DUBLIN (Reuters) - Former Irish Prime Minister Bertie Ahern lied about the source of substantial sums of money he received, an inquiry concluded on Thursday in a long-awaited report into the dealings of one of the architects of Ireland’s ill-fated economic boom.
The verdict comes four years after the economy collapsed under the strain of a decade-long housing and banking boom, cultivated by Ahern and his Fianna Fail party, and a year after the party was ejected from power by angry voters.
Ahern was one of Europe’s longest serving premiers and widely praised for his work in resolving a three-decade conflict in Northern Ireland. He said in a statement he was reviewing the findings and would make further comment in due course.
The government said it would refer the report to the police and the director of public prosecutions. It described the actions of two former Fianna Fail figures, including one-time European Commissioner Padraig Flynn, as corrupt but stopped short of using the same word in reference to Ahern.
Legal experts said evidence from the tribunal could be used in court, but a prosecution of Ahern over his testimony would be very difficult to secure.
Set up in 1997, the Mahon Tribunal probed the relationships between politicians and property developers after builders made vast profits on land re-zoned as commercial.
In its report it said corruption was “endemic and systemic” at every level of government in Ireland in the late 1990s. Ahern was Taoiseach, or prime minister, from 1997 to 2008.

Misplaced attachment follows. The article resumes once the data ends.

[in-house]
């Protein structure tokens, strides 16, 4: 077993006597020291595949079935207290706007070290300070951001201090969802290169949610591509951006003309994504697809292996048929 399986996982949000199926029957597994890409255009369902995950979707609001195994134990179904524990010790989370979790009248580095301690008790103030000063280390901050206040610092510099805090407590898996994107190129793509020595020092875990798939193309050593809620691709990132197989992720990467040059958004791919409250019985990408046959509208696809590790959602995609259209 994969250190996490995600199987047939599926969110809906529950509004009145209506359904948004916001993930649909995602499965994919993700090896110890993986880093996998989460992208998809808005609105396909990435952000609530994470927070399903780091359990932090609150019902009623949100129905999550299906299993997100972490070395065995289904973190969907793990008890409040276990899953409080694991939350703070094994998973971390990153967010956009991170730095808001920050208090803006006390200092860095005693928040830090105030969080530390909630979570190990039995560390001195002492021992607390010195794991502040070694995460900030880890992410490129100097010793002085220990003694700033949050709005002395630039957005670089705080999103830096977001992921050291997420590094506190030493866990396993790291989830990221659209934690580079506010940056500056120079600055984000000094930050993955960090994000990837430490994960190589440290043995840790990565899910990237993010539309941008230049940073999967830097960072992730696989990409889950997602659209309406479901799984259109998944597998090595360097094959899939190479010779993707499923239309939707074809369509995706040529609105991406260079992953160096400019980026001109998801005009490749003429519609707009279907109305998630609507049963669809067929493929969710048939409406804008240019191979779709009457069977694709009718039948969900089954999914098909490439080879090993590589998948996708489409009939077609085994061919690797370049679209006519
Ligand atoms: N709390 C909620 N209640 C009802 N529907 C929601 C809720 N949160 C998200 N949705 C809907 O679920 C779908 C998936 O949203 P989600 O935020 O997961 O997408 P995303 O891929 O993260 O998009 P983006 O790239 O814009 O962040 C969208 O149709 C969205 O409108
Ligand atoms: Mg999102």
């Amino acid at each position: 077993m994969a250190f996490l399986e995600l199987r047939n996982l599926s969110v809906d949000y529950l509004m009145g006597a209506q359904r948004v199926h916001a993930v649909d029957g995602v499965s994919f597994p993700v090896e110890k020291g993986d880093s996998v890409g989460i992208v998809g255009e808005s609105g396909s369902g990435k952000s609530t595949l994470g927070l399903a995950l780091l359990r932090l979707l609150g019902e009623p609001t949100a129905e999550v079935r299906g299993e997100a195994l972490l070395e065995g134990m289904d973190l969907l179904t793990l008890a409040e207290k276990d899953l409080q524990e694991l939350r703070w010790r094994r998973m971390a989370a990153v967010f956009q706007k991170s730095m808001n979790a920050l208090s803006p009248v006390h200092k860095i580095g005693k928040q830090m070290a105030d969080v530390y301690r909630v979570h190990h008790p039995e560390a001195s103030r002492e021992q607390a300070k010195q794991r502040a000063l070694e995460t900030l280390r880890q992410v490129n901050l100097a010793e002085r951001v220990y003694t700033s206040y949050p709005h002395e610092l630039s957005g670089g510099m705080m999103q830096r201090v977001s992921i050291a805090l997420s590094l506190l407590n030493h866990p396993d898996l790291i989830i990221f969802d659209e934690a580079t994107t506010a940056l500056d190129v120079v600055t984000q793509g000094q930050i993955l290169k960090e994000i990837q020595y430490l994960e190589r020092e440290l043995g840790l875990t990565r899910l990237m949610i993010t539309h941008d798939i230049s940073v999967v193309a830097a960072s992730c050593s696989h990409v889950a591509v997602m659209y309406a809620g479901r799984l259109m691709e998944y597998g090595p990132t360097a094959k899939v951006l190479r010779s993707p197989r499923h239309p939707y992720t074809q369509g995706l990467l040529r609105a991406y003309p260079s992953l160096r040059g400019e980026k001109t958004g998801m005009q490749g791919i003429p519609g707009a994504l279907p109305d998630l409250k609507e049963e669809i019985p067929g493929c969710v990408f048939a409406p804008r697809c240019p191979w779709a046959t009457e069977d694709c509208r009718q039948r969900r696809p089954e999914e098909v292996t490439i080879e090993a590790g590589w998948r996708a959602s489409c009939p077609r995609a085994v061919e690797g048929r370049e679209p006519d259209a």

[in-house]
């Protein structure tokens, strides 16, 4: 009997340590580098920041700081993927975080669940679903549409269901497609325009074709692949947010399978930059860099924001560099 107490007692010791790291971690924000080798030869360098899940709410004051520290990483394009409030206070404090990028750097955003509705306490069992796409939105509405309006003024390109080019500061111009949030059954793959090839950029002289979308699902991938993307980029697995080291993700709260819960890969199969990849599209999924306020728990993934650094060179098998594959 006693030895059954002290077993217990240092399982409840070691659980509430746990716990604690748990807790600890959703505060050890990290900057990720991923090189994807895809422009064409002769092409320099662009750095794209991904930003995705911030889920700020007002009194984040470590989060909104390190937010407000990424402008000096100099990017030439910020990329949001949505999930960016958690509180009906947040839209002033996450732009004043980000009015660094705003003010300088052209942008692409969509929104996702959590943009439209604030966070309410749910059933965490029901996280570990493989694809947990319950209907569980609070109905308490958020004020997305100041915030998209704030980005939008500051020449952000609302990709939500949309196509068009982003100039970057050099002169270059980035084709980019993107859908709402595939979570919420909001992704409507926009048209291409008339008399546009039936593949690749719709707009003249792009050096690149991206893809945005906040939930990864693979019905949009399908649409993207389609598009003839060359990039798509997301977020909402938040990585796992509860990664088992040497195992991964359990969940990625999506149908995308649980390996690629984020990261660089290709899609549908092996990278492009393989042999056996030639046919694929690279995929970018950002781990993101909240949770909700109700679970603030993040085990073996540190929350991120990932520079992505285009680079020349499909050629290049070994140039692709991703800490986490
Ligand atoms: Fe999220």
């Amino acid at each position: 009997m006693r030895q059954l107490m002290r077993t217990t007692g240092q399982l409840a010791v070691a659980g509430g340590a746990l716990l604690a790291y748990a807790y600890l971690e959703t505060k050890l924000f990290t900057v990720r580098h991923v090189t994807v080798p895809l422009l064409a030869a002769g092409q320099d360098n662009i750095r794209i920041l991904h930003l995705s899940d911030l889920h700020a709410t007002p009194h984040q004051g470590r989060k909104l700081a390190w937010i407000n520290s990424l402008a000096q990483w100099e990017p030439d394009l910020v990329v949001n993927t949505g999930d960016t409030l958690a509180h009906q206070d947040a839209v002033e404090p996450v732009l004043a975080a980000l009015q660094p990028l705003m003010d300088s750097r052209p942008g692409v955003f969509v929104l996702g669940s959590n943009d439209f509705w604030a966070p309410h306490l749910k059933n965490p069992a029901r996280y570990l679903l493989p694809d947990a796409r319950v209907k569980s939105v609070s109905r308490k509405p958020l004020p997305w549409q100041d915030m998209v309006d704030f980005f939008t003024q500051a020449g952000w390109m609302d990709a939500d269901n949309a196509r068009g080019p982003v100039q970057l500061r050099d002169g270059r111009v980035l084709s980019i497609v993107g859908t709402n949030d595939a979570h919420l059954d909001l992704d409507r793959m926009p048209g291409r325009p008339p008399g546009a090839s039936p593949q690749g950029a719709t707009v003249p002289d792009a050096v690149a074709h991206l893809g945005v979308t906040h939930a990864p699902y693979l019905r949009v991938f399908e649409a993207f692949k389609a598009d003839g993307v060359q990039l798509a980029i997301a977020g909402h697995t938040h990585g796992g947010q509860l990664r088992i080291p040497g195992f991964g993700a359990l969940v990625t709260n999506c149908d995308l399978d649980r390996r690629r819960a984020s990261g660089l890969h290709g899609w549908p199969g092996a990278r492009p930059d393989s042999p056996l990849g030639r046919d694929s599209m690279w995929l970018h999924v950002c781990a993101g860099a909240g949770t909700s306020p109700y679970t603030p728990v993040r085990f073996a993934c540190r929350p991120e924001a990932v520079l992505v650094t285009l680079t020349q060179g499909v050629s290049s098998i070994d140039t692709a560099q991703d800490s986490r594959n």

It investigated allegations that Ahern accepted money from a developer in return for favours, a charge he rejected. He said his finances were complex but not improper during the turmoil that followed the breakdown of his marriage in the 1990s.
Ahern had admitted to accepting an envelope filled with 8,000 pounds in 50-pound notes from businessmen after speaking at a function in Manchester in 1994, which he said was his speaking fee. In late 2006 it emerged friends and businessmen had lent him 50,000 euros.
In its conclusions, the report says Ahern failed to account for over 165,000 Irish pounds lodged in bank accounts.
“Much of the explanation provided by Mr Ahern as to the source of the substantial funds identified and inquired into in the course of the tribunal’s public hearings was deemed by the tribunal to be untrue,” the tribunal report said.
It rejected Ahern’s explanation that substantial amounts of money were accumulated as the result of savings kept in safes. When he was finance minister, Ahern did not have a bank account.
He was known for much of his premiership as the “Teflon Taoiseach” — the well-loved, beer-supping prime minister who could do no wrong while he turned Europe’s poorest countries into one of its richest.
But he was later widely criticised, along with members of his Fianna Fail party, for their close links with bankers and property developers whose reckless actions helped bring the country’s financial system to near collapse.
He resigned in May 2008 following earlier disclosures from the judicial tribunal, leaving his successor Brian Cowen to tackle Ireland’s economic problems that forced the country to seek an 85 billion euro IMF/EU bailout.
His downfall mirrored that of another powerful Fianna Fail prime minister Charles Haughey whose dominance of politics in the 1980s was overshadowed by a series of scandals and allegations of corruption revealed a decade later.
Additional reporting by Padraic Halpin; Editing by Robert Woodward